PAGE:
By Evon Zartman Vogt
Fieldwork one of the Maya is a private chronicle of the Harvard Chiapas venture, written through the guy who initiated it in 1957 and guided it via thirty-five years of in depth ongoing learn. starting together with his formative years in New Mexico and insights into how and why he turned an anthropologist, Vogt strikes directly to describe the foremost positive factors of the Chiapas undertaking, which used to be a long-range ethnographic application to explain systematically, for the 1st time, and to investigate the Tzotzil-Maya cultures of the distant highlands of Chiapas. The objective was once to appreciate how those modern Mayas are concerning the prehistoric vintage Maya and the way their cultures are altering as they confront the fashionable global. holding a fragile stability among the technical and the non-public, Vogt reviews on adjustments in anthropological kinds and strategies, describes in vibrant phrases (often funny, occasionally poignant) the daily lives of the researchers and their informants, and depicts truly the thrill, the rewards, and the risks encountered within the box via social antrhropologists.
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Franz Boas's opposition to prevailing theories of evolution led to more field ethnography and a more cautious interpretation of ethnographic facts. Indeed, from 1900 to about 1930 southwestern ethnologists treated culture as a number of discrete traits or elements, an approach ex-emplified in such works as Leslie Spier's (1928) Havasupai Ethnography and Elsie Clews Parsons' Pueblo Indian Religion (1939). Changes in concepts of culture, under the combined influence of Radcliffe-Brown (with Page 18 his functionalist theory) and of Edward Sapir and Ruth Benedict (with their notions of cultural patterning and of culture as psychological phenomena) led to a shift in the 1930s to a view of culture as a system in which the elements or traits made a "contribution" to the whole (Basso 1979: 17).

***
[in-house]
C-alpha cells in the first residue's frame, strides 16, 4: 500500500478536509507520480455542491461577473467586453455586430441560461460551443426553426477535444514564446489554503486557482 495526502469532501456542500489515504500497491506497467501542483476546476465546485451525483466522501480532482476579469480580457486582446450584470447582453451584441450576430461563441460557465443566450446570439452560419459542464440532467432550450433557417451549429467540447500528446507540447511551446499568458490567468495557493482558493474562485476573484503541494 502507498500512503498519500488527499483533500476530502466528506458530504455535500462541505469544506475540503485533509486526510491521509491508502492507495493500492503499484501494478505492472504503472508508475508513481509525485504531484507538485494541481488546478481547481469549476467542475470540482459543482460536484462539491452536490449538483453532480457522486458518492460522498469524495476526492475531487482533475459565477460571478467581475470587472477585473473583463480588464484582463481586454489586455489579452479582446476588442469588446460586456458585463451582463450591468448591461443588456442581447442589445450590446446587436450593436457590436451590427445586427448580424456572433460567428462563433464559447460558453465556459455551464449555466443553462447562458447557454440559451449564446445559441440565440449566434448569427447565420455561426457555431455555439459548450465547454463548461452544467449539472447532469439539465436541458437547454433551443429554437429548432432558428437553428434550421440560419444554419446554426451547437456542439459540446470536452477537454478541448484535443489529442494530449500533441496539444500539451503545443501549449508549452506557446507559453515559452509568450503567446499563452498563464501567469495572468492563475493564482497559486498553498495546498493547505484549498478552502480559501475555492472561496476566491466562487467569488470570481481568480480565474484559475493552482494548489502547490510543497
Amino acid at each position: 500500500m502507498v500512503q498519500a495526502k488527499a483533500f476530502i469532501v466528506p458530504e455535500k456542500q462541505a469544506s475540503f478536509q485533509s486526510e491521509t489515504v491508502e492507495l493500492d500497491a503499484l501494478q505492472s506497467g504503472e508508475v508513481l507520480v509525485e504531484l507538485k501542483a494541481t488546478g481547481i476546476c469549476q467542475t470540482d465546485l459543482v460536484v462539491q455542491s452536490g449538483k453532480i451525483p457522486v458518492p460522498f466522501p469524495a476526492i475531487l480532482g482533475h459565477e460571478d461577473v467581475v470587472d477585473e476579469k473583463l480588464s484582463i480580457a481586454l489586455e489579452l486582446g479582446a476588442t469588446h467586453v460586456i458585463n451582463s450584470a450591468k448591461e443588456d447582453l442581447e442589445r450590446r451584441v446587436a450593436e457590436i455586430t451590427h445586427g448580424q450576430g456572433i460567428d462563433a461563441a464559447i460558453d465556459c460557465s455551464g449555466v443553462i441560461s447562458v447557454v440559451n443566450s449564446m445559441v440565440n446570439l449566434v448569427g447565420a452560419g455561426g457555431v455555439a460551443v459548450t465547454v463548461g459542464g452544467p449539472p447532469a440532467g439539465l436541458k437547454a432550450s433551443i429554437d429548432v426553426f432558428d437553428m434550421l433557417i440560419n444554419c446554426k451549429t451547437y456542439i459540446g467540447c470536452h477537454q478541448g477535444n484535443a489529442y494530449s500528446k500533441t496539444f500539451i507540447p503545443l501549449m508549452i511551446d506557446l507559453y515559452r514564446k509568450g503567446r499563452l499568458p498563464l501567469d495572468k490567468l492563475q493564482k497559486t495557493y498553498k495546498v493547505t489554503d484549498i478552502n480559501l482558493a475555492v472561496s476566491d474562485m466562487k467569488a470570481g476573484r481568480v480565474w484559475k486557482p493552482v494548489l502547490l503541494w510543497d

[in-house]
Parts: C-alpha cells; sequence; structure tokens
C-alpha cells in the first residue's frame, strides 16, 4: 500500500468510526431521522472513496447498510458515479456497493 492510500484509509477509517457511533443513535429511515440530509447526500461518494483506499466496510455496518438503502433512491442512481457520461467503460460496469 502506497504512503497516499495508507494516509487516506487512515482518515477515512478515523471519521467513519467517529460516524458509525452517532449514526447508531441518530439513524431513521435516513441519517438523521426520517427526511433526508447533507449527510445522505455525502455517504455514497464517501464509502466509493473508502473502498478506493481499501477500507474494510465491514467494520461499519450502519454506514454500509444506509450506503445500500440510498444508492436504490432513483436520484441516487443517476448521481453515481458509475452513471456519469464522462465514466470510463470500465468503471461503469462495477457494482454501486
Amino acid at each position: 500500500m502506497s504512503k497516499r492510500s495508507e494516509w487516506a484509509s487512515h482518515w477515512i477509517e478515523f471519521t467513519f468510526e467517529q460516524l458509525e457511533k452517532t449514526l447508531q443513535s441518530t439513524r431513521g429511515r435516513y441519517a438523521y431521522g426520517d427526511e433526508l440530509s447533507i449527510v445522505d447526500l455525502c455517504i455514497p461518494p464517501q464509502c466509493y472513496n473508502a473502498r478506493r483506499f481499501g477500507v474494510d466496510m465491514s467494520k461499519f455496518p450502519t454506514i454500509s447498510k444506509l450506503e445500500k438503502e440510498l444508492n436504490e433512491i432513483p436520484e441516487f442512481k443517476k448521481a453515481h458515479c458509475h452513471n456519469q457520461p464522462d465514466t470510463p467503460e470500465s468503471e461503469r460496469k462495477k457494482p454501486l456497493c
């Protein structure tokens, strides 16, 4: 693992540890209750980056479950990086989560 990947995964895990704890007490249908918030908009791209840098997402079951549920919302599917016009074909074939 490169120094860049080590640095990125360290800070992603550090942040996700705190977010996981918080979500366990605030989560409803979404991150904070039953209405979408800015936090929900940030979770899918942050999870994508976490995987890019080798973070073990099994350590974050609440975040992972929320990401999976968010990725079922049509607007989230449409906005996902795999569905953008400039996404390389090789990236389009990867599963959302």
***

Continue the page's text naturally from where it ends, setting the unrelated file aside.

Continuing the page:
The Chiapas Highlands rise to more than nine thousand feet, with fertile upland valleys at seven thousand feet, and are composed of rugged limestone and volcanic mountains. Like all of Mexico, Chiapas has marked wet and dry seasons. While the winters are dry, the heavy summer rains nourish the crops of maize, beans, and squash that feed the relatively dense populations of these contemporary Maya farmers. On the summit of the Highlands, the climate is cool and the scenery is beautiful, with the mountains cloaked in magnificent pine and oak forestsan ideal cultural and natural setting for a long-range anthropological field project.
Aunt Dorothy and Uncle Andrés later moved to Ranchos de Taos, and after my aunt's death, Andrés became close friends with the writer John Nichols. Andrés became one of the protagonists in Nichols's famous book and film, The Milagro Beanfield War, and the book is dedicated to him. My job during the shearing operations was either to tie up the fleeces and carry them to the large wool sack or to help pack the wool down in the large sack. I hated both tasks for it was hot and sticky from the weather, the machinery, the oily wool, and the body heat of sheep and shearers.
Fieldwork among the Maya: reflections on the Harvard Chiapas Project by Evon Zartman Vogt